A flurry of tweets yesterday competed for an exclusive scoop on the future of WE Charity. Soon after, a 5 p.m. press release confirmed the reporting. WE Charity would wind up its Canadian operations, sell off Toronto real estate worth millions and focus its efforts on international projects. Oh, and the Kielburger brothers who built the empire would walk away from the organization they co-founded 25 years ago. They talked it all out with CTV News.
The rise and fall of WE: In the latest issue of Maclean’s, four reporters traced the charity’s long arc, from its inspiring origin story in 1995 all the way to its tumultuous 2020. The 7,000-word longread starts with a young Craig Kielburger demanding a meeting with former prime minister Jean Chrétien and urging action on child poverty. Years later, the Kielburgers shared a stage with a beaming—and newly elected—Prime Minister Justin Trudeau. The WE story is, in part, a tale of two PMs.
The contrast between the two images is stark. In the former, a young boy rails against the vague assurances of one Canadian prime minister, demanding he back up his empathetic signals with action; in the latter, that boy-turned-seasoned-charity-mogul embraces the platitudes of another PM, seemingly secure in his belief that this is the best way to change the world.
Erin O’Toole presided over his first caucus meeting as Tory leader in the Sir John A. Macdonald Building across the street from Parliament Hill. O’Toole positioned his team as an “engaged, ethical and compassionate” government-in-waiting. The pool report sent to the Parliamentary Press Gallery noted the pandemic-era table accessories included a “very prominent container of Clorox wipes in front of O’Toole and a “Costco-sized vat of hand sanitizer” next to deputy leader Candice Bergen.
Public Safety Minister Bill Blair took one on the chin after a government-appointed panel that monitored Correctional Service Canada’s new “structured intervention units”—the replacements for a solitary confinement regime found unconstitutional by the courts—fell apart after its panellists received no usable data and saw their terms expire.
Blair might have thought the bad headlines would go away after he promised the data. But Justin Ling, who broke the news of the panel’s possible demise in Vice, writes in Maclean’s that Anthony Doob, the panel chair who’s not sure he’ll stick around, still has no data. The correctional service is in the midst of replacing outdated software that tracks every second of inmates’ lives. But Doob says old tech is no excuse. Maybe, he told Ling, they just don’t have the data.
“They do lots of research themselves using their old system to get data. And, as I’ve said many times, if they truly cannot get the data for the panel, that means that they don’t know what is happening, in a systematic way, in their institutions.”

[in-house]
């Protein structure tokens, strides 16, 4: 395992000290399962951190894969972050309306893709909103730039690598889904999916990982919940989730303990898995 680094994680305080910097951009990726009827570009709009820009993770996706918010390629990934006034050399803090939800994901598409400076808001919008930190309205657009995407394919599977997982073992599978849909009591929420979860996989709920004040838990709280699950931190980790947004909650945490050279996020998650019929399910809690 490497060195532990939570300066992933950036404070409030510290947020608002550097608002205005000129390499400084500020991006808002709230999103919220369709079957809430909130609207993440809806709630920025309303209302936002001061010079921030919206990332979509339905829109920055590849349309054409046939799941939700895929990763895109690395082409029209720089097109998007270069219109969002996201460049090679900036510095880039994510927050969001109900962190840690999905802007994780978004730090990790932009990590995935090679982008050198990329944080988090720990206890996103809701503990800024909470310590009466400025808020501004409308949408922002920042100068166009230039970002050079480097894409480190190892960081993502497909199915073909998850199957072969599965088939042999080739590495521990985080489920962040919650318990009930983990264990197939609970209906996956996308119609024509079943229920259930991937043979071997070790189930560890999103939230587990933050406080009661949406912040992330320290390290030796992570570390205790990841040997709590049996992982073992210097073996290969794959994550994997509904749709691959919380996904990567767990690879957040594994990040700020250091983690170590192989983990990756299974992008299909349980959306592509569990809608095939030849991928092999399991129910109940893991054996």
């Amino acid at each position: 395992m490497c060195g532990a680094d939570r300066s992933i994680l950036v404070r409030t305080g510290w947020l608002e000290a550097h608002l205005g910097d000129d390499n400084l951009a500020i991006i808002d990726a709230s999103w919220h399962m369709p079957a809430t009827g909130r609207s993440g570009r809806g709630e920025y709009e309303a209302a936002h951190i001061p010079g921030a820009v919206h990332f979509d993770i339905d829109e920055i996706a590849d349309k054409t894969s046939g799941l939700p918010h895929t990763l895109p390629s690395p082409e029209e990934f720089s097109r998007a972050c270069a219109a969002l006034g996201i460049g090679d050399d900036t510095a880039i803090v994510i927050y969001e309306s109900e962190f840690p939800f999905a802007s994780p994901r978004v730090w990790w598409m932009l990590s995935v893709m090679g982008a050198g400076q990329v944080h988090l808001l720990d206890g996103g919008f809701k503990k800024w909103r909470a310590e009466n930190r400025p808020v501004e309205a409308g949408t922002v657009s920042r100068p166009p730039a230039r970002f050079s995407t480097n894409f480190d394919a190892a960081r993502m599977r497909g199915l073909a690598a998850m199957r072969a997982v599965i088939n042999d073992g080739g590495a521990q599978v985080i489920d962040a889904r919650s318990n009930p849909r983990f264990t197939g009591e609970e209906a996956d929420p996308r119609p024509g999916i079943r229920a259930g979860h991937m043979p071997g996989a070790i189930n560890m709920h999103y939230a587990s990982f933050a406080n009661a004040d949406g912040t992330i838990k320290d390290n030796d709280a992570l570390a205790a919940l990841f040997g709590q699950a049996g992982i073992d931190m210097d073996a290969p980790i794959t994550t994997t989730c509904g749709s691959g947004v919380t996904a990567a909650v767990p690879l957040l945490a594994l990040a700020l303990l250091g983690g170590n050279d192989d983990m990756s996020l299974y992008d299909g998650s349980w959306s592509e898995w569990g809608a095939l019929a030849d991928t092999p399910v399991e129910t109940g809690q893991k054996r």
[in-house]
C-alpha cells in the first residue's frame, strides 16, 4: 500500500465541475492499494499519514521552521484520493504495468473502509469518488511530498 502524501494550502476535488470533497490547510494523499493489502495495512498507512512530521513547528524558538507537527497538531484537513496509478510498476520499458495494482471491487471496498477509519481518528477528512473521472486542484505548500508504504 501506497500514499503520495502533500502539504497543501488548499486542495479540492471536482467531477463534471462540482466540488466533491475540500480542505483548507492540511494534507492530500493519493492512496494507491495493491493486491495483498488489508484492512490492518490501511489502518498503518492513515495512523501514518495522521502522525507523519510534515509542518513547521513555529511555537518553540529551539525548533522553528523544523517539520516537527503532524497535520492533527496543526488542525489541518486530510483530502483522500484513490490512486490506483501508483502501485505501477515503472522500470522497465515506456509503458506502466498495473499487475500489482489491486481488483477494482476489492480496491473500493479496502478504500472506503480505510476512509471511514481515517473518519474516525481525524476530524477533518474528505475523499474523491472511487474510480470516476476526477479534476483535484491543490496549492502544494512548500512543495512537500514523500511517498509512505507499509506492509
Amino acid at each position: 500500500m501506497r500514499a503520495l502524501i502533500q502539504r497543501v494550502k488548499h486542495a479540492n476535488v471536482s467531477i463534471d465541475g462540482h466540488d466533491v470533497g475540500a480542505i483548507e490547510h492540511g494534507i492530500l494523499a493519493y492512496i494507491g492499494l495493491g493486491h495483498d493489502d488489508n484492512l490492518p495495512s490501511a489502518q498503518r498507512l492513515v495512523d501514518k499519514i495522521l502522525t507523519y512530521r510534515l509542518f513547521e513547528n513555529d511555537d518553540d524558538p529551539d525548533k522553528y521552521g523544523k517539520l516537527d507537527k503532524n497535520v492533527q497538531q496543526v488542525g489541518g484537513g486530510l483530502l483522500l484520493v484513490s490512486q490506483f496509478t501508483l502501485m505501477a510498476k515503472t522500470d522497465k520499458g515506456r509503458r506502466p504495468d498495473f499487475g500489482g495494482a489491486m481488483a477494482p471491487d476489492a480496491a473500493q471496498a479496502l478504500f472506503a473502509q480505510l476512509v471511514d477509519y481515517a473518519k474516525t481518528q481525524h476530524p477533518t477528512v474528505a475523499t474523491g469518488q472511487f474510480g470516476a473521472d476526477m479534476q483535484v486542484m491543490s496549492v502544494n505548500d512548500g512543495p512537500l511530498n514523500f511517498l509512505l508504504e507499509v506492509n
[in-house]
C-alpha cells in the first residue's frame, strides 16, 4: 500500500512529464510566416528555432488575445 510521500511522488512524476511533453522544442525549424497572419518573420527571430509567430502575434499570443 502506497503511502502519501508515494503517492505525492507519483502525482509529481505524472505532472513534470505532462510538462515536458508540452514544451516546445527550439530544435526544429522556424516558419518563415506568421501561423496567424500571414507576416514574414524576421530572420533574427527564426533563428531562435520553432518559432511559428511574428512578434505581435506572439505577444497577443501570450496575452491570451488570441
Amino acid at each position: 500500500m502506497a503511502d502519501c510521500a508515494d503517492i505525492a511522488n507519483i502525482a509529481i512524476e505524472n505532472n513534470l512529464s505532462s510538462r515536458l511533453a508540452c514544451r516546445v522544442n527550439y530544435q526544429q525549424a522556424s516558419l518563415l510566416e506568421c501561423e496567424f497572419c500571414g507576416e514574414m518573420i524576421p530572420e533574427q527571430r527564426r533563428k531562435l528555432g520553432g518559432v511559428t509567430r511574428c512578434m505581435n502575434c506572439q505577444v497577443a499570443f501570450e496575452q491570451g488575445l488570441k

In the shadows: A recently published poll commissioned by the Communications Security Establishment—Canada’s electronic spy agency—found that very few Canadians could name it without being prompted. The poll, conducted by Phoenix SPI at a cost of $84,978.57, asked respondents if they could name a federal agency charged with “intercepting and analyzing foreign communications and helping protect the government’s computer networks”—and 81 per cent couldn’t name one. Eleven per cent offered up the Canadian Security Intelligence Service. Just three per cent named CSE.
As the Liberals prepare their Throne Speech vision to “build back better,” economic policy wonks in various ministers’ offices will undoubtedly listen closely to Bank of Canada Governor Tiff Macklem’s speech today at 12:30 p.m. The new governor will speak virtually to the Canadian Chamber of Commerce about the “uneven effects of COVID-19 on different sectors and people in the economy.” Watch the speech here.
Liberals represent 40 rural ridings across Canada. That’s half the number held by the Tories, but still a little over one-quarter of all rural districts. That means the opinion of Kody Blois, the Nova Scotia MP who chairs the Liberal rural caucus, should hold at least some sway. In an op-ed Blois circulated on Throne Speech priorities, he took aim at stubborn interprovincial trade: “It should not be easier for wine producers in Nova Scotia’s Annapolis Valley to get a bottle of our signature Tidal Bay across the Atlantic Ocean than across a provincial border to another Canadian province,” writes Blois. “It’s 2020, and that needs to change.”
Every so often, a newly appointed judge’s biography shows a little life. So it was with Justice Ian Caldwell, recently named to the Supreme Court of British Columbia. Caldwell, who was most recently a judge in his hometown of New Westmister, B.C., lives on several acres of farmland in Chilliwack. He reveals ownership of two yorkies, a “variety of” cats and a “hopefully diminishing population of mice.” Caldwell plays guitar “passably” and sings “poorly.”